Light Louisiana Sweet on the spot market strengthened the day after it reached a nine-month low as Brent’s premium to the U.S. benchmark grew.
Brent widened its differential to West Texas Intermediate by 66 cents to $11.96 a barrel at 2:32 p.m. in New York. The spread settled at $11.30 yesterday, the smallest since July 22. It’s shrunk from $20.79 on March 5 as supplies have increased in the North Sea and West Africa while refiner demand has declined due to maintenance in Europe and Asia.
Brent is expected to strengthen over the next few months as refineries return from maintenance and domestic demand in the Middle East increases, limiting supply, Jan Stuart, head of energy research at Credit Suisse Group AG in New York, said in a note to clients yesterday.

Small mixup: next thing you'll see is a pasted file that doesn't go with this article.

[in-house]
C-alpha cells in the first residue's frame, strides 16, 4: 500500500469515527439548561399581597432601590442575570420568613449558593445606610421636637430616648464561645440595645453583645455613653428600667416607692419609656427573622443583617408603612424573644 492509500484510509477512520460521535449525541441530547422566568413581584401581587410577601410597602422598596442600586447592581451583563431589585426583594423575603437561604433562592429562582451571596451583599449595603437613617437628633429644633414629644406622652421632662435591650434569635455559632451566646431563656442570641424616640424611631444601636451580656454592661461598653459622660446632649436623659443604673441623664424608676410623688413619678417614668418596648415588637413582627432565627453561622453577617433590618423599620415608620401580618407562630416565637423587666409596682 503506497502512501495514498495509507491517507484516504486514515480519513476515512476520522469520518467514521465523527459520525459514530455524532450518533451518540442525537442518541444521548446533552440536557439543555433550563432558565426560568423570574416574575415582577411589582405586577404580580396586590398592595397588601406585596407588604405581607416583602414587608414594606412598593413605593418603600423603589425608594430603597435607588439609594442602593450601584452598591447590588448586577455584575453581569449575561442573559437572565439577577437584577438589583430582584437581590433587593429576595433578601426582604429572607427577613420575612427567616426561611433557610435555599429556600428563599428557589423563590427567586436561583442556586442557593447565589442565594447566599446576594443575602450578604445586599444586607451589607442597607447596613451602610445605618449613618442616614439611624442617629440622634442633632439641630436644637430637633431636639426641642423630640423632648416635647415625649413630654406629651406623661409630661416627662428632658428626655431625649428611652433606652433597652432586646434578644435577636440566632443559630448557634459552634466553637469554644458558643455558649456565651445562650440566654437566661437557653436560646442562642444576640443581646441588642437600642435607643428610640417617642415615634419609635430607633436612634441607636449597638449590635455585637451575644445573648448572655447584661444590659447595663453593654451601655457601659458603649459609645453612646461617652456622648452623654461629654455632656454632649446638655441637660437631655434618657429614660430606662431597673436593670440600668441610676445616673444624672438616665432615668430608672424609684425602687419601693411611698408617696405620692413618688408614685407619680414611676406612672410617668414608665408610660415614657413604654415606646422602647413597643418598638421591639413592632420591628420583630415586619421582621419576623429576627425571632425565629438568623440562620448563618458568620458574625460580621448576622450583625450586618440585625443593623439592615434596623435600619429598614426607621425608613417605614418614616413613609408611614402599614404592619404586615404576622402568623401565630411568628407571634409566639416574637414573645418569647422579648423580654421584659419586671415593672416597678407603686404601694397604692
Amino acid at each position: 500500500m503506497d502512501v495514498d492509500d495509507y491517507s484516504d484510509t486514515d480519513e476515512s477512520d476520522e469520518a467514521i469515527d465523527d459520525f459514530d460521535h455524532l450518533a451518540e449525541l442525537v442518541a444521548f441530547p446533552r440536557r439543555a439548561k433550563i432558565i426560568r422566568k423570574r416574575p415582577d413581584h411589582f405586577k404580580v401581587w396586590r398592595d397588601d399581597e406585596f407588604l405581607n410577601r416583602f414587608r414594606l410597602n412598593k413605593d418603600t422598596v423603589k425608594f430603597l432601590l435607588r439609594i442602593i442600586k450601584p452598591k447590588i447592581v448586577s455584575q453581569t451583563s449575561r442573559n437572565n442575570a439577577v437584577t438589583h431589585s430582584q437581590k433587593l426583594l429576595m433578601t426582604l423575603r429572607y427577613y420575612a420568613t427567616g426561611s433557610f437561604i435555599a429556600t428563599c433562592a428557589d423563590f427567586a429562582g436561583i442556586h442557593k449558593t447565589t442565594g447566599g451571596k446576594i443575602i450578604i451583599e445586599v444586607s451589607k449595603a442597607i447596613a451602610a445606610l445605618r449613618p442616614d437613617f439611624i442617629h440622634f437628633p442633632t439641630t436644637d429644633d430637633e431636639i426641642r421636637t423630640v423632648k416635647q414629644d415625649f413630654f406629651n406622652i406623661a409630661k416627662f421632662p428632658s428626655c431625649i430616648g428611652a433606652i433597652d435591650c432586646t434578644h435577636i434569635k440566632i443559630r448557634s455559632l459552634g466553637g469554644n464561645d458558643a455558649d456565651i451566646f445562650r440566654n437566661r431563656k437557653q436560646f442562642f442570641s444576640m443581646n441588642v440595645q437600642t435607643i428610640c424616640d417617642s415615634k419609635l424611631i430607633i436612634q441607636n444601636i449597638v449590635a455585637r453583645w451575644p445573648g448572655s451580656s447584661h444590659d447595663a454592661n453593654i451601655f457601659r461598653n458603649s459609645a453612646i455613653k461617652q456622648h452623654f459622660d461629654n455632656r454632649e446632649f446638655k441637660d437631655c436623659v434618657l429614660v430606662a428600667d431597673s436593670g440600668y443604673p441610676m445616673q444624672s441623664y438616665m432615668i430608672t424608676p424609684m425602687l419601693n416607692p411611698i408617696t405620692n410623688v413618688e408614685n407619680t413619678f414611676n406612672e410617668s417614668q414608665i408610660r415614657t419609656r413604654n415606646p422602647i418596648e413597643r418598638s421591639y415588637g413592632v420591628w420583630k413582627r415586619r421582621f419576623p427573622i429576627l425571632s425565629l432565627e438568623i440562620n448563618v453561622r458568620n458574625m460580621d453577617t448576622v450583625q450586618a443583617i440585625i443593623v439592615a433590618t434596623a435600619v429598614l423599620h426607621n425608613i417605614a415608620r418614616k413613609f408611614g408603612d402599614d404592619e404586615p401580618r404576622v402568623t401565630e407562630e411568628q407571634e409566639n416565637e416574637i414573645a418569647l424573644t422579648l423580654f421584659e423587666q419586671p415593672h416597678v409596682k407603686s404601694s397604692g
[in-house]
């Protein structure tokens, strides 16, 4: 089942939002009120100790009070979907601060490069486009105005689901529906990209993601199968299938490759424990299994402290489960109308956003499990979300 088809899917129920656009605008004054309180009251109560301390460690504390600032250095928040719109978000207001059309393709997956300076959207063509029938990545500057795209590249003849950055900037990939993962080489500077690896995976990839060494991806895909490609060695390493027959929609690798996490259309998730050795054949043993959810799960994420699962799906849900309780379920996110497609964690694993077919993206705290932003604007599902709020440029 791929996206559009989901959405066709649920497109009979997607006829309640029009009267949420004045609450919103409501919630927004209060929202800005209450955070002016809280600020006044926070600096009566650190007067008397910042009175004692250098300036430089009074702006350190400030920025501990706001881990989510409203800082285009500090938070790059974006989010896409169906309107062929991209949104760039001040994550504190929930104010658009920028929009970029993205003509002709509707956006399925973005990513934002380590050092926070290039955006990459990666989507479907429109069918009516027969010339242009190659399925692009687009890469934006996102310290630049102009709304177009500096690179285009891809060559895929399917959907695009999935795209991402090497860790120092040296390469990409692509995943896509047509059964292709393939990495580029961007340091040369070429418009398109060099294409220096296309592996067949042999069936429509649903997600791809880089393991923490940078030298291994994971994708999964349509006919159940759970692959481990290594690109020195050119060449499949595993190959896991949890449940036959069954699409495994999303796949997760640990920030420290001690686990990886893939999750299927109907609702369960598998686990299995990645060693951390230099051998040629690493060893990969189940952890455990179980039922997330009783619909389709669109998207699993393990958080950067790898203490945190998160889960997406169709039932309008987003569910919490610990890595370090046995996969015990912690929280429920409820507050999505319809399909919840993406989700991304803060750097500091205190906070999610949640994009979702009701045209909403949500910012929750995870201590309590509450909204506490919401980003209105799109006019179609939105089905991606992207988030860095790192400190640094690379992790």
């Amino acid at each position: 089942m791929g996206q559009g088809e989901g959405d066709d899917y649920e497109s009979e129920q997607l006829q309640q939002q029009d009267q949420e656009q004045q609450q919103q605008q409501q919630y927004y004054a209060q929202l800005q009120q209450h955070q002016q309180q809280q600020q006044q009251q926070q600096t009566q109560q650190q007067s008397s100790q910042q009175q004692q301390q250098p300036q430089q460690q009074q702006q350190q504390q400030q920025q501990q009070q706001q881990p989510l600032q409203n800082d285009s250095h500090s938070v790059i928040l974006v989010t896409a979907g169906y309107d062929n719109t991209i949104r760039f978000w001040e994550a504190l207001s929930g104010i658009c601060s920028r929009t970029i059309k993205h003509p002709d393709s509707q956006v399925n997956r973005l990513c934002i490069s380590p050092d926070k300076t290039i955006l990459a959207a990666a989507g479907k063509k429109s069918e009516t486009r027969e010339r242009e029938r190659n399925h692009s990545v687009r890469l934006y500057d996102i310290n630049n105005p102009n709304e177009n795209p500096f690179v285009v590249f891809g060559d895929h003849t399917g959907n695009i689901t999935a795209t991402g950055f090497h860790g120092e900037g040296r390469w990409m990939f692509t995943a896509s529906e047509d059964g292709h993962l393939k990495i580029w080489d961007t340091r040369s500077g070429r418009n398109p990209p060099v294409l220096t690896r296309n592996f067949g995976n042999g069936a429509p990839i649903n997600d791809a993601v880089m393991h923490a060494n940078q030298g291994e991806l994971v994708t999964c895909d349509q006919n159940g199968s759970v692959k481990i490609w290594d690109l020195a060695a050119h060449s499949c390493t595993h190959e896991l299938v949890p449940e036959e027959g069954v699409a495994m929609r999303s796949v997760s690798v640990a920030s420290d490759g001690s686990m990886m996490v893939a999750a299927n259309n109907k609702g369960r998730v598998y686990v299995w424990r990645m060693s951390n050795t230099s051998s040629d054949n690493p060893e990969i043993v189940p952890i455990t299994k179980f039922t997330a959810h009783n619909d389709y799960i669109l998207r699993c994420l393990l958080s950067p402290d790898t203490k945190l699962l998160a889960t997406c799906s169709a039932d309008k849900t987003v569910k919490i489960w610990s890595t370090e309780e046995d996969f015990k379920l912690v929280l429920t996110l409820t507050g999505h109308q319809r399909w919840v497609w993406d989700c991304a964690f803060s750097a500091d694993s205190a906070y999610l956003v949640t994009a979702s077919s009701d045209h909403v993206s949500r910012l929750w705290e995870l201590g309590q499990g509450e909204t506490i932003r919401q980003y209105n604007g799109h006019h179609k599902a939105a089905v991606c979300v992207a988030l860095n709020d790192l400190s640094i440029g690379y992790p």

LLS and other Gulf of Mexico crudes compete with foreign oils priced against Brent for space in U.S. Gulf Coast refineries.
LLS strengthened by 55 cents to a premium of $14.05 a barrel more than WTI in Cushing, Oklahoma, at 1:59 p.m. New York time, according to data compiled by Bloomberg. Yesterday the premium fell to $13.50, the weakest level since June 5. Heavy Louisiana Sweet strengthened by 25 cents to $14.80 a barrel more than WTI.
Mars Blend, a medium-sour crude from the Gulf, strengthened by 20 cents to $8.50 a barrel more than WTI. Its premium yesterday was the smallest since Jan. 26.
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